This IBM Think Forum – A Conversation on Bringing Science to Leadership, moderated by Joichi Ito, winds through three examples of how leadership is changing. Don’t be intimidated but the “scientific” slant. All three share engaging stories and metaphors as they describe emerging, more collaborative leadership models.
Ferrucci was instrumental in the Watson project and he tells a story about how it was that Watson won on Jeopardy. More importantly he tells the story of how the computational pattern used by Watson to win provides a lesson in leadership. The Watson technology does what great leaders need to do; avoid individual biases, consider a wide range of possibilities, and weigh and balance the input from a wide range of experts. He says “Tools and technology can be used to broaden and cast a really wide net, bring in input from many sources with different perspectives to see the data differently.” He goes on to say “It’s a pattern for leadership. Think beyond limited individual expertise. We need to look at the collective knowledge and experience of the many…”
Professor Malone shares and equally engaging story about applying science to help understand leadership. He says, “Good leaders help the groups they’re leading act more intelligently.” He knows this becasue he’s studied group, or collective intelligence. His recent work involved identifying and measuring group intelligence. What he and his co-researchers found was that like intelligence tests that measure individual intelligence, there is a way to do the same for groups. There is a general cognitive ability for groups, called collective intelligence, that can be named and measured.
Perhaps counter intuitively, he found that having smart people in the group doesn’t really influence the collective intelligence of the group. What matters is the average social perceptiveness, evenness of conversational participation, proportion of women in the group. The last factor is explained by first factor as we have known for a long time that women, on average, are more socially perceptive. They pick up on and react more appropriately to social cues in a face to face environment.
Overall, collective intelligence depends on having lots of people who have social perceptiveness, male or female. The collective intelligence of groups matters more than the individual intelligence of it members. In this case, the whole is far greater than the sum of it parts. In some ways this also relates to bias. Women seem to have the edge on positive bias in a face to face encounter. I’m curious about how this plays out in an online, asynchronous environment. Does an online environment minimize the bias or at least level the playing field so that social perceptiveness is not as critical?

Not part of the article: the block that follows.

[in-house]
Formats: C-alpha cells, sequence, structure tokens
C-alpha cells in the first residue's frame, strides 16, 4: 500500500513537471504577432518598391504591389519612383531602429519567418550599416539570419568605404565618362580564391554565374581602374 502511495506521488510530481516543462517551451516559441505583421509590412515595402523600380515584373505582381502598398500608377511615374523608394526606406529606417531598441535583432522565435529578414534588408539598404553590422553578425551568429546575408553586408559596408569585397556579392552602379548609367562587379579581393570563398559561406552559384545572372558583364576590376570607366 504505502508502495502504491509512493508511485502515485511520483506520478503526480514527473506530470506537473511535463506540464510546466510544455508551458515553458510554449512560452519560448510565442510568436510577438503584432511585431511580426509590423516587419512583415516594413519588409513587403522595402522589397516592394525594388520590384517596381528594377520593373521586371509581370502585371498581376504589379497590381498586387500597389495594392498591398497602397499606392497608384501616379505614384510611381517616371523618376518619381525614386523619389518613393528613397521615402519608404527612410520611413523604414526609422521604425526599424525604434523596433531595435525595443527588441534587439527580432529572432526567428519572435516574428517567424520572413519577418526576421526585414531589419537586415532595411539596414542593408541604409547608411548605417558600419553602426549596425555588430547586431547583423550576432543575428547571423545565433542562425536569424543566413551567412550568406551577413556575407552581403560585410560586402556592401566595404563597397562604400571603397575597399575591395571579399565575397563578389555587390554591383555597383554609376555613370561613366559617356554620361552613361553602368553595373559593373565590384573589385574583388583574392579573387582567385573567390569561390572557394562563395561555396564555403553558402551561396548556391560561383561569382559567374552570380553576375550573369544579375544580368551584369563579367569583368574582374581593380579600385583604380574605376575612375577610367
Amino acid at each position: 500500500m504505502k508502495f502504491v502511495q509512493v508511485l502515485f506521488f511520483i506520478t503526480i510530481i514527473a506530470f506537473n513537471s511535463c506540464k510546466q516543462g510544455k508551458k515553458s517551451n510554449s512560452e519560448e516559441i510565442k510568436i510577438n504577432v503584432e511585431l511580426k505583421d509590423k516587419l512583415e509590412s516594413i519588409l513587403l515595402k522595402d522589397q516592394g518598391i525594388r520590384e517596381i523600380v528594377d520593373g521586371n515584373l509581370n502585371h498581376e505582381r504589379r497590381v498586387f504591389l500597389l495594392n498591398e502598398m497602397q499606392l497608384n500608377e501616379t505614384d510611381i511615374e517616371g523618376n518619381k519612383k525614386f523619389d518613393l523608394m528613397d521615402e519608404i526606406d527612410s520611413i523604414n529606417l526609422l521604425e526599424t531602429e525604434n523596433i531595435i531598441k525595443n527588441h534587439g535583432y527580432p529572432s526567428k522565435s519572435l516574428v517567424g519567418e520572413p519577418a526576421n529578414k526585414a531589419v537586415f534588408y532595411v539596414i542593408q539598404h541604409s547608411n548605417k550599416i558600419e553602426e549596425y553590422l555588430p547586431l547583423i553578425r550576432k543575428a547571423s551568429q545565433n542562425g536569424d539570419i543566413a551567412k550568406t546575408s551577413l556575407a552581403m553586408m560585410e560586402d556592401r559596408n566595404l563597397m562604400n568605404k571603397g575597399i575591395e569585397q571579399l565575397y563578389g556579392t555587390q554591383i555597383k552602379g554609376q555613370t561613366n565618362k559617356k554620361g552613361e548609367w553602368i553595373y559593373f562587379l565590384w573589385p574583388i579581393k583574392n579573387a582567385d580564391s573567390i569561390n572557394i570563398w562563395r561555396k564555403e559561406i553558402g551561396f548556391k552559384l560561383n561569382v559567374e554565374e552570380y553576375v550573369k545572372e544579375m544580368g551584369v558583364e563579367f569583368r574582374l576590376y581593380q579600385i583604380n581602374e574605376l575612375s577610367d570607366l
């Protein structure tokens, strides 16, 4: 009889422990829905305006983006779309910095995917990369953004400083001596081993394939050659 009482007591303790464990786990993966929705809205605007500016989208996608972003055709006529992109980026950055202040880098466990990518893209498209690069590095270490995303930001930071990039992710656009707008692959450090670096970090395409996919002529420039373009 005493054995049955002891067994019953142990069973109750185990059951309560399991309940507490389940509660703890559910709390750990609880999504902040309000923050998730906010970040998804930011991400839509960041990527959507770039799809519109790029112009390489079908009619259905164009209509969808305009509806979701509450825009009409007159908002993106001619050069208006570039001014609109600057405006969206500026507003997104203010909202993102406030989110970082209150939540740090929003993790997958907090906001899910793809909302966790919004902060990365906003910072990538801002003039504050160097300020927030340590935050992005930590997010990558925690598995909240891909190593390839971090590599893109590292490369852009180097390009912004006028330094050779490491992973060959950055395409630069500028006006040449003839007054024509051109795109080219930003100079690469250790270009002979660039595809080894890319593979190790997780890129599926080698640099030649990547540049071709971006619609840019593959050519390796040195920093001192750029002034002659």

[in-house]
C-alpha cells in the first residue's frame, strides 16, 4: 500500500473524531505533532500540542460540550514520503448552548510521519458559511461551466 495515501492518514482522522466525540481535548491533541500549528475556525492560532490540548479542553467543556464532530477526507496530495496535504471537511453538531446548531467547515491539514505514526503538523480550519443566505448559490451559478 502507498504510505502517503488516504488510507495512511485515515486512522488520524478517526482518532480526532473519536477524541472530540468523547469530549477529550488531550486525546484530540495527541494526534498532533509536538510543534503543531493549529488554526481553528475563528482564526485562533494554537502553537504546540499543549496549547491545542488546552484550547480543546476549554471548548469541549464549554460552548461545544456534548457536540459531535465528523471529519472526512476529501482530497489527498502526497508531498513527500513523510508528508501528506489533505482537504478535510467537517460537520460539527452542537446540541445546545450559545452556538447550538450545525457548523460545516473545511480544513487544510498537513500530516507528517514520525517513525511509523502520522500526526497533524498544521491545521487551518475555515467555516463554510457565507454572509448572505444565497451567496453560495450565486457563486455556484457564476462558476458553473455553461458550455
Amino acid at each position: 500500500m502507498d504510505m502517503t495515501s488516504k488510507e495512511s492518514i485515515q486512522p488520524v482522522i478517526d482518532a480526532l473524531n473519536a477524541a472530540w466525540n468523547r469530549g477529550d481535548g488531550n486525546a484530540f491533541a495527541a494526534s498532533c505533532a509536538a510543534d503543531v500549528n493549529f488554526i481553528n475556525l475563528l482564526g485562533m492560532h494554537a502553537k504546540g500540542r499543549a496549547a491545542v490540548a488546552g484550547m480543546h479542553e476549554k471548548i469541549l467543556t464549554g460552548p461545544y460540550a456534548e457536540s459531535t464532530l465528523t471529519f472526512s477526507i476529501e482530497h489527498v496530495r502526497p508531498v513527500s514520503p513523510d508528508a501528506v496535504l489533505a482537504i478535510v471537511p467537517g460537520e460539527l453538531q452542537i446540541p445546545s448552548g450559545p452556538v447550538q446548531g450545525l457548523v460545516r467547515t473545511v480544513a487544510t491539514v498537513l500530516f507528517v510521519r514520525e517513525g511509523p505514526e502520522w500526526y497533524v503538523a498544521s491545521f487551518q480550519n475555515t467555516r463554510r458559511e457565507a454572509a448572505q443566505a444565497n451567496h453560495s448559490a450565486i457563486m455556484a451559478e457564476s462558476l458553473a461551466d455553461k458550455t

Schmitz also shares a story. The story of how a threat to the cocoa supply shifted the leadership practices of Mars Inc and how that shift resulted in the unprecedented mapping and sharing of the cocoa genome between, companies, governments and farmers. Schmitz and the Mars executives knew that they couldn’t save the chocolate supply on their own. They needed help from IBM to map the genome and then they needed to engage a diverse group of people to help fix the problem. Their solution, open the process and genome up to everyone. Distribute the knowledge freely and solve the problem collectively.
So what’s the moral of these stories? The big take away is that in all the stories of innovative leadership not once was the traditional top down model of leadership described. The stories talk about distributed leadership as the new model. Malone eloquently states that’
Leadership is too important to be left to the few at the top. It has to include the top, middle, bottom and everything in between. This is not a fad or a trend but a fundamental consequence of new information technologies. New information technology reduces the cost of communication enough that lots of people can have enough information to make sensible decisions for themselves. No need to wait for boss to tell them what to do. There has been a profound change in society due to the low cost of communication. This increase in freedom in business, due to the low cost of communication, may be as important as democracy was for governments.
Schmitz wraps it all up in a bow saying, “… there are so many smart people who are so well connected out there. We’ve got to draw on the bottom and [as leaders] play editing and enabling functions but that’s where it stops.”
So, how do you do this? Do you do this?
How do you reduce individual bias, increase diversity of knowledge and experience, engage both smart people and create smart groups? We ask this because this is our goal. It’s the reason we created THOUGHTstream, to help leaders, lead better by providing an environmental that reduces bias, facilitates the inclusion of diversity and engages smart people with local knowledge.